You don't have to live in the South to serve grits. The tasty side dish is an easy accompaniment to chicken, beef, shrimp or pork wherever you happen to reside, for breakfast, brunch or dinner. The oven may come into play as you prepare grits, depending on the texture you want in the finishing product. They do require a little softening on the stovetop first.
The Nature of Grits
Grits start out as corn, which is dried and ground into smaller pieces. When you purchase it at the store, it is called stone-ground cornmeal or coarse cornmeal. "instant grits" or "quick cooking grits" less granular than the regular, coarse grits. Many southerners won't use anything but the regular, coarse grits, which are considered authentic. Whether you bring home coarse cornmeal or or quick-cooking variety, you can't just toss them into the oven from the beginning.
To get your grits to the consistency you want, add a liquid at a 4:1 ratio of liquid to grits, then bring the mixture to a boil -- and stir it often. Coarse cornmeal will usually cook in about 10 minutes, and the quick-cooking variety will cook in five to eight minutes. Instant grits require only boiling water and a quick stir. You may serve grits straight from the stovetop, but many dishes call for time in the oven first.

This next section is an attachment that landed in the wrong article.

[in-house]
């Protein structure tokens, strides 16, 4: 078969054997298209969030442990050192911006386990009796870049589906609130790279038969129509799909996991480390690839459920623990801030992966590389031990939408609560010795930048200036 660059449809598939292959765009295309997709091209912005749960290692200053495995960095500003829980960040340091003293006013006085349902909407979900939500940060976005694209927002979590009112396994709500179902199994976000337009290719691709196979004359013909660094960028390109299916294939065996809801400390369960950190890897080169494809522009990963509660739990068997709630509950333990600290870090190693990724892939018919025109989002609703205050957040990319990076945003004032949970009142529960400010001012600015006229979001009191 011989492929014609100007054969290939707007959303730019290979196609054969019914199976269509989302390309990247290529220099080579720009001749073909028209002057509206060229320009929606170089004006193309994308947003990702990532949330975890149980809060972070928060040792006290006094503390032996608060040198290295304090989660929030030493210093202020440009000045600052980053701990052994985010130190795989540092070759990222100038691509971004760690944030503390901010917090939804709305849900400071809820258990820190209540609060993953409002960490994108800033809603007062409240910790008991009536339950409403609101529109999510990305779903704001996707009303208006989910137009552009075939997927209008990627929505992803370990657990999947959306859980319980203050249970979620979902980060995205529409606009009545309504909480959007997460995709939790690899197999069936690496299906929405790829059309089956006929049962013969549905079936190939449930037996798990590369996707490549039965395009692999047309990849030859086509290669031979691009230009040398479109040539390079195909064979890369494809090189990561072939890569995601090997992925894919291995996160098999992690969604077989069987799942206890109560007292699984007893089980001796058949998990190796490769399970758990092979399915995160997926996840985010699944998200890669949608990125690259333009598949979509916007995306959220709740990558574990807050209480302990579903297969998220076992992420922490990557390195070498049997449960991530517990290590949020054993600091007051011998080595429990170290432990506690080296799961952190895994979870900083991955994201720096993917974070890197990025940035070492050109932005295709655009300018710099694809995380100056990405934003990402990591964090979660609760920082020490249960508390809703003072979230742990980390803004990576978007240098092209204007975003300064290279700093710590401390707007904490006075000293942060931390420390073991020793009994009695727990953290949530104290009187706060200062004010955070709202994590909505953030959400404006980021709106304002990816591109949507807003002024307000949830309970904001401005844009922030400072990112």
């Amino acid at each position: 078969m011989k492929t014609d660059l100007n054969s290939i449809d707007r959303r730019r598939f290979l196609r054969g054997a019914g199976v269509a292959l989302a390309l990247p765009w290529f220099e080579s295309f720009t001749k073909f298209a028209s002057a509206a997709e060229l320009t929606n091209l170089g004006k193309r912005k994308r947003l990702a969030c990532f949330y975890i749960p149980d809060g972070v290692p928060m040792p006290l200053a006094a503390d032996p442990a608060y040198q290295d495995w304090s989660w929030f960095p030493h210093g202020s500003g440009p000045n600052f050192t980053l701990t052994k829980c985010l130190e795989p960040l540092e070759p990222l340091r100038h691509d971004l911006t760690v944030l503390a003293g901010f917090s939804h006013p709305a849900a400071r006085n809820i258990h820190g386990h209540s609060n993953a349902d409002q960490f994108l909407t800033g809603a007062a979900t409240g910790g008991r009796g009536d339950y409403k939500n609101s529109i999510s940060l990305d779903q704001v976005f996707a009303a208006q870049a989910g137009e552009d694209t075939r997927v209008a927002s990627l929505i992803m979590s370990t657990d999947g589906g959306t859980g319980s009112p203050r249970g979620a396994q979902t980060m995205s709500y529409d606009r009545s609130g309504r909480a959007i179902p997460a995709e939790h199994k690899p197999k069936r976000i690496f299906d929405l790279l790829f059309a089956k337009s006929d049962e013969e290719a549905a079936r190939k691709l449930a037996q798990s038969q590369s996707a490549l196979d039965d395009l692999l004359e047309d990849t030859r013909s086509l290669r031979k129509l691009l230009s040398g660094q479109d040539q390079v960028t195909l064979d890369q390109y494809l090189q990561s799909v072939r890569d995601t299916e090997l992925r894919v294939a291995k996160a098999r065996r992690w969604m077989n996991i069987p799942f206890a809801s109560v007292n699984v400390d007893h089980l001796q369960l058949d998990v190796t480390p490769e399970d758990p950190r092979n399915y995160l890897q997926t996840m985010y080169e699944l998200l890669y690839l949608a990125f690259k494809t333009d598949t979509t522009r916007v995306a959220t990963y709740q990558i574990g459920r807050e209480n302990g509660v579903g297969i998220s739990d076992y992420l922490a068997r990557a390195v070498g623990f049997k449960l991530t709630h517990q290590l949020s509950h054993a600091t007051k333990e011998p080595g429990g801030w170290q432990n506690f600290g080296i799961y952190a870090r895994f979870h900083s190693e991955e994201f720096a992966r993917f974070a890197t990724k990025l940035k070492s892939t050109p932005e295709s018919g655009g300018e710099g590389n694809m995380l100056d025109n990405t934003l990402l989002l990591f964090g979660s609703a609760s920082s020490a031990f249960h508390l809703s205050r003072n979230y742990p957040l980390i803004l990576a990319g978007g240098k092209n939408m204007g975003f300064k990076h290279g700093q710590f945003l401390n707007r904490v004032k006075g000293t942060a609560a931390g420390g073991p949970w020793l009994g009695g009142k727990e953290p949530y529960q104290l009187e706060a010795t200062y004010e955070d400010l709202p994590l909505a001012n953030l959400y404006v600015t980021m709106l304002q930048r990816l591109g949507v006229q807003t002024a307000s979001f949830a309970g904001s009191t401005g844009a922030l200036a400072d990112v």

The Oven Finisher
Cheesy grits are finished in a 350 degree F oven for 30 minutes to an hour. The end result is an overall firm texture, not the porridge-like texture they acquire in a saucepan. After stovetop cooking, incorporate milk and eggs into the mixture, along with the cheese. Then pour it into a baking dish and slide it into the oven. When it is finished, you can actually scoop it out of the baking dish in squares that hold their shape for serving.
Your Own Identity
Once you've perfected basic grits, add your own spin. Stir in chicken stock instead of water, or include minced garlic, chopped jalapeno or unexpected cheeses. Sharp or extra-sharp cheddar is common, but Parmesan or gouda will add a new dimension to the grits, whether you finish them in the oven or not. Experiment with ingredients to find a grits dish that is completely your own.
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Joshua McCarron has been writing both online and offline since 1995. He has been employed as a copywriter since 2005 and in that position has written numerous blogs, online articles, websites, sales letters and news releases. McCarron graduated from York University in Toronto with a bachelor's degree in English.
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